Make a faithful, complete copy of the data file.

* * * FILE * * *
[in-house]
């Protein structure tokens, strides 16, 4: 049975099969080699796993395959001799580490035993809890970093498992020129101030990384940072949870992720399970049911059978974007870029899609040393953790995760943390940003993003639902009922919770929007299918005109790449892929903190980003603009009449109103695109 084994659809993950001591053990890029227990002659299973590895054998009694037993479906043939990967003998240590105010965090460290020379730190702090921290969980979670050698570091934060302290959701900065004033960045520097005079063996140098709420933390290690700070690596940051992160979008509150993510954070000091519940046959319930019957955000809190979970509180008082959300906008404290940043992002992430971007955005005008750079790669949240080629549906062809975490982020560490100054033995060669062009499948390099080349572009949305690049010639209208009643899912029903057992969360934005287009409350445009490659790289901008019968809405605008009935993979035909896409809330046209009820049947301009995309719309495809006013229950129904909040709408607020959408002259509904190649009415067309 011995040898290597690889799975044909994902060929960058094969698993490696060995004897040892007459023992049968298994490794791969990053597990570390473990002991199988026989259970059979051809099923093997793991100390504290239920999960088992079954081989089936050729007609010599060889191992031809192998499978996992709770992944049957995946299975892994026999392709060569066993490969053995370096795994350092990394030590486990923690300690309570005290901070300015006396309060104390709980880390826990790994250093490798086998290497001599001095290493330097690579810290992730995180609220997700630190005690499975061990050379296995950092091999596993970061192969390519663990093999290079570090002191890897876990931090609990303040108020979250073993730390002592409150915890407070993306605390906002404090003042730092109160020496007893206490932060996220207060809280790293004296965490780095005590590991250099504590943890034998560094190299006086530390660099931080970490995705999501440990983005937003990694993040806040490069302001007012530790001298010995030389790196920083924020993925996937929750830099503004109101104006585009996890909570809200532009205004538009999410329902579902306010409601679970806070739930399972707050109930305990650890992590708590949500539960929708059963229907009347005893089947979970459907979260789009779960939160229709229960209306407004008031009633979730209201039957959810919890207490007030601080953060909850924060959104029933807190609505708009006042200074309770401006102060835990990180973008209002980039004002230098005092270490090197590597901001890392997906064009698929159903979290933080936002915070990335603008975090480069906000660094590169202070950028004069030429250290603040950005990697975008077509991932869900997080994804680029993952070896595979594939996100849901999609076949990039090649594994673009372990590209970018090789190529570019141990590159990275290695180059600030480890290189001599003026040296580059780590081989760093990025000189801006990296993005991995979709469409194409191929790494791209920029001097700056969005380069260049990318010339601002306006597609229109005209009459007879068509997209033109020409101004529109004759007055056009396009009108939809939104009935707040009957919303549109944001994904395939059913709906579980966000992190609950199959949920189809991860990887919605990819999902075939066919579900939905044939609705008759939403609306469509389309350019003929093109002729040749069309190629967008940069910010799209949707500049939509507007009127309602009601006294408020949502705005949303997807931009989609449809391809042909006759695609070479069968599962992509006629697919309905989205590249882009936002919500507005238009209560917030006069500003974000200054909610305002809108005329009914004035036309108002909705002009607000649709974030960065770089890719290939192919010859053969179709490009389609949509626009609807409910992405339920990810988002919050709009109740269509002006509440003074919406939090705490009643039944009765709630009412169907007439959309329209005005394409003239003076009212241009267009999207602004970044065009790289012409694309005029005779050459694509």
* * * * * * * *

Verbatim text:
[in-house]
């Protein structure tokens, strides 16, 4: 049975099969080699796993395959001799580490035993809890970093498992020129101030990384940072949870992720399970049911059978974007870029899609040393953790995760943390940003993003639902009922919770929007299918005109790449892929903190980003603009009449109103695109 084994659809993950001591053990890029227990002659299973590895054998009694037993479906043939990967003998240590105010965090460290020379730190702090921290969980979670050698570091934060302290959701900065004033960045520097005079063996140098709420933390290690700070690596940051992160979008509150993510954070000091519940046959319930019957955000809190979970509180008082959300906008404290940043992002992430971007955005005008750079790669949240080629549906062809975490982020560490100054033995060669062009499948390099080349572009949305690049010639209208009643899912029903057992969360934005287009409350445009490659790289901008019968809405605008009935993979035909896409809330046209009820049947301009995309719309495809006013229950129904909040709408607020959408002259509904190649009415067309 011995040898290597690889799975044909994902060929960058094969698993490696060995004897040892007459023992049968298994490794791969990053597990570390473990002991199988026989259970059979051809099923093997793991100390504290239920999960088992079954081989089936050729007609010599060889191992031809192998499978996992709770992944049957995946299975892994026999392709060569066993490969053995370096795994350092990394030590486990923690300690309570005290901070300015006396309060104390709980880390826990790994250093490798086998290497001599001095290493330097690579810290992730995180609220997700630190005690499975061990050379296995950092091999596993970061192969390519663990093999290079570090002191890897876990931090609990303040108020979250073993730390002592409150915890407070993306605390906002404090003042730092109160020496007893206490932060996220207060809280790293004296965490780095005590590991250099504590943890034998560094190299006086530390660099931080970490995705999501440990983005937003990694993040806040490069302001007012530790001298010995030389790196920083924020993925996937929750830099503004109101104006585009996890909570809200532009205004538009999410329902579902306010409601679970806070739930399972707050109930305990650890992590708590949500539960929708059963229907009347005893089947979970459907979260789009779960939160229709229960209306407004008031009633979730209201039957959810919890207490007030601080953060909850924060959104029933807190609505708009006042200074309770401006102060835990990180973008209002980039004002230098005092270490090197590597901001890392997906064009698929159903979290933080936002915070990335603008975090480069906000660094590169202070950028004069030429250290603040950005990697975008077509991932869900997080994804680029993952070896595979594939996100849901999609076949990039090649594994673009372990590209970018090789190529570019141990590159990275290695180059600030480890290189001599003026040296580059780590081989760093990025000189801006990296993005991995979709469409194409191929790494791209920029001097700056969005380069260049990318010339601002306006597609229109005209009459007879068509997209033109020409101004529109004759007055056009396009009108939809939104009935707040009957919303549109944001994904395939059913709906579980966000992190609950199959949920189809991860990887919605990819999902075939066919579900939905044939609705008759939403609306469509389309350019003929093109002729040749069309190629967008940069910010799209949707500049939509507007009127309602009601006294408020949502705005949303997807931009989609449809391809042909006759695609070479069968599962992509006629697919309905989205590249882009936002919500507005238009209560917030006069500003974000200054909610305002809108005329009914004035036309108002909705002009607000649709974030960065770089890719290939192919010859053969179709490009389609949509626009609807409910992405339920990810988002919050709009109740269509002006509440003074919406939090705490009643039944009765709630009412169907007439959309329209005005394409003239003076009212241009267009999207602004970044065009790289012409694309005029005779050459694509």